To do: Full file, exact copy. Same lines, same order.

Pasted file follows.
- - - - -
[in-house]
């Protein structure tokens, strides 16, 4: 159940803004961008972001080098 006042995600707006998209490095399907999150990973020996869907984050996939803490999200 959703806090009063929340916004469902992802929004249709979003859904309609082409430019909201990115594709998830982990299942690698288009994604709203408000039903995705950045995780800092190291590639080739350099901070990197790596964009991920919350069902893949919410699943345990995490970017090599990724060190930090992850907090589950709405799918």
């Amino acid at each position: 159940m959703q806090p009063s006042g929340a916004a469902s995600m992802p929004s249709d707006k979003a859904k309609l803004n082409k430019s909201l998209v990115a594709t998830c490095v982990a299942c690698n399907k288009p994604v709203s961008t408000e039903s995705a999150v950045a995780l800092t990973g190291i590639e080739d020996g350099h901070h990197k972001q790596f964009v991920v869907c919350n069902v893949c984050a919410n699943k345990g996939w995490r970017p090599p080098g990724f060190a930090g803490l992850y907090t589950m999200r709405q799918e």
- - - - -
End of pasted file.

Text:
[in-house]
């Protein structure tokens, strides 16, 4: 159940803004961008972001080098 006042995600707006998209490095399907999150990973020996869907984050996939803490999200 959703806090009063929340916004469902992802929004249709979003859904309609082409430019909201990115594709998830982990299942690698288009994604709203408000039903995705950045995780800092190291590639080739350099901070990197790596964009991920919350069902893949919410699943345990995490970017090599990724060190930090992850907090589950709405799918």
């Amino acid at each position: 159940m959703q806090p009063s006042g929340a916004a469902s995600m992802p929004s249709d707006k979003a859904k309609l803004n082409k430019s909201l998209v990115a594709t998830c490095v982990a299942c690698n399907k288009p994604v709203s961008t408000e039903s995705a999150v950045a995780l800092t990973g190291i590639e080739d020996g350099h901070h990197k972001q790596f964009v991920v869907c919350n069902v893949c984050a919410n699943k345990g996939w995490r970017p090599p080098g990724f060190a930090g803490l992850y907090t589950m999200r709405q799918e």